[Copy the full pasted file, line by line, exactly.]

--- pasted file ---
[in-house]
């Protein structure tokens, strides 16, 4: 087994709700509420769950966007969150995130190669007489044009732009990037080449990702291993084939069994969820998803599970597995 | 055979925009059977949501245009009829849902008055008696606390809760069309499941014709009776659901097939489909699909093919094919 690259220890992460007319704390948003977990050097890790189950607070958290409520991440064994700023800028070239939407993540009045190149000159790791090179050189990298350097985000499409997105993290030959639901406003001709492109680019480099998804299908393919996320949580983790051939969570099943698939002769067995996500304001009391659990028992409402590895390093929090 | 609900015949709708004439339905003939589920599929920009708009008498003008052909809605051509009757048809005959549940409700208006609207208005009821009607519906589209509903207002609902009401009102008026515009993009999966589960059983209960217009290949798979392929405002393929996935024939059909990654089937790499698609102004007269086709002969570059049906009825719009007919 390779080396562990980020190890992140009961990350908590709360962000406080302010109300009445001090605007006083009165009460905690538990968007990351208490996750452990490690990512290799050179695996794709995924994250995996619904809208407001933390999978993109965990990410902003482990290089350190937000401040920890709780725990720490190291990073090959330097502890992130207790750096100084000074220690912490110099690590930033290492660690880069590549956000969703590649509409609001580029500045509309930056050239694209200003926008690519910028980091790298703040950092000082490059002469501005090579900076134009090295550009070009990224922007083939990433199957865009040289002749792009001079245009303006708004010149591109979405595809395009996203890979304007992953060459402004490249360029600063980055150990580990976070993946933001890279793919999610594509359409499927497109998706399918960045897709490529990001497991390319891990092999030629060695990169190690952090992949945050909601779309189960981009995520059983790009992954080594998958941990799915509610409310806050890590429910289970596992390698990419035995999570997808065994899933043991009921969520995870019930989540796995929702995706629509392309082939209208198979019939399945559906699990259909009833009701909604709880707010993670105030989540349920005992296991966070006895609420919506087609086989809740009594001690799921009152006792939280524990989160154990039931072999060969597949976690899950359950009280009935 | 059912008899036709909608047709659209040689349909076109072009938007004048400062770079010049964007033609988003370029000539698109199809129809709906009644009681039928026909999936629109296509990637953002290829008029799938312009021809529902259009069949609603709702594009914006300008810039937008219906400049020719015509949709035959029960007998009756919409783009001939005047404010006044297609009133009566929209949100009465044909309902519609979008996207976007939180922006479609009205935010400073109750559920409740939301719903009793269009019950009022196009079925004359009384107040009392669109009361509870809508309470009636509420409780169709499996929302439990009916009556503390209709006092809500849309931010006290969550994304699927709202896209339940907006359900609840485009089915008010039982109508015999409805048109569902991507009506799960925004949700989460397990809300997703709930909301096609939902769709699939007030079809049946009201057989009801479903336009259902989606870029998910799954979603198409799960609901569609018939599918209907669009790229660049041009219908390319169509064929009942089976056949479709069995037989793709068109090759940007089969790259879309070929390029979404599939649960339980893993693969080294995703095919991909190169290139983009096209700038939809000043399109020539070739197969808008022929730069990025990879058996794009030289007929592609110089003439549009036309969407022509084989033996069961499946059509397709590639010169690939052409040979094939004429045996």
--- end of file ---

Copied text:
[in-house]
């Protein structure tokens, strides 16, 4: 087994709700509420769950966007969150995130190669007489044009732009990037080449990702291993084939069994969820998803599970597995 | 055979925009059977949501245009009829849902008055008696606390809760069309499941014709009776659901097939489909699909093919094919 690259220890992460007319704390948003977990050097890790189950607070958290409520991440064994700023800028070239939407993540009045190149000159790791090179050189990298350097985000499409997105993290030959639901406003001709492109680019480099998804299908393919996320949580983790051939969570099943698939002769067995996500304001009391659990028992409402590895390093929090 | 609900015949709708004439339905003939589920599929920009708009008498003008052909809605051509009757048809005959549940409700208006609207208005009821009607519906589209509903207002609902009401009102008026515009993009999966589960059983209960217009290949798979392929405002393929996935024939059909990654089937790499698609102004007269086709002969570059049906009825719009007919 390779080396562990980020190890992140009961990350908590709360962000406080302010109300009445001090605007006083009165009460905690538990968007990351208490996750452990490690990512290799050179695996794709995924994250995996619904809208407001933390999978993109965990990410902003482990290089350190937000401040920890709780725990720490190291990073090959330097502890992130207790750096100084000074220690912490110099690590930033290492660690880069590549956000969703590649509409609001580029500045509309930056050239694209200003926008690519910028980091790298703040950092000082490059002469501005090579900076134009090295550009070009990224922007083939990433199957865009040289002749792009001079245009303006708004010149591109979405595809395009996203890979304007992953060459402004490249360029600063980055150990580990976070993946933001890279793919999610594509359409499927497109998706399918960045897709490529990001497991390319891990092999030629060695990169190690952090992949945050909601779309189960981009995520059983790009992954080594998958941990799915509610409310806050890590429910289970596992390698990419035995999570997808065994899933043991009921969520995870019930989540796995929702995706629509392309082939209208198979019939399945559906699990259909009833009701909604709880707010993670105030989540349920005992296991966070006895609420919506087609086989809740009594001690799921009152006792939280524990989160154990039931072999060969597949976690899950359950009280009935 | 059912008899036709909608047709659209040689349909076109072009938007004048400062770079010049964007033609988003370029000539698109199809129809709906009644009681039928026909999936629109296509990637953002290829008029799938312009021809529902259009069949609603709702594009914006300008810039937008219906400049020719015509949709035959029960007998009756919409783009001939005047404010006044297609009133009566929209949100009465044909309902519609979008996207976007939180922006479609009205935010400073109750559920409740939301719903009793269009019950009022196009079925004359009384107040009392669109009361509870809508309470009636509420409780169709499996929302439990009916009556503390209709006092809500849309931010006290969550994304699927709202896209339940907006359900609840485009089915008010039982109508015999409805048109569902991507009506799960925004949700989460397990809300997703709930909301096609939902769709699939007030079809049946009201057989009801479903336009259902989606870029998910799954979603198409799960609901569609018939599918209907669009790229660049041009219908390319169509064929009942089976056949479709069995037989793709068109090759940007089969790259879309070929390029979404599939649960339980893993693969080294995703095919991909190169290139983009096209700038939809000043399109020539070739197969808008022929730069990025990879058996794009030289007929592609110089003439549009036309969407022509084989033996069961499946059509397709590639010169690939052409040979094939004429045996």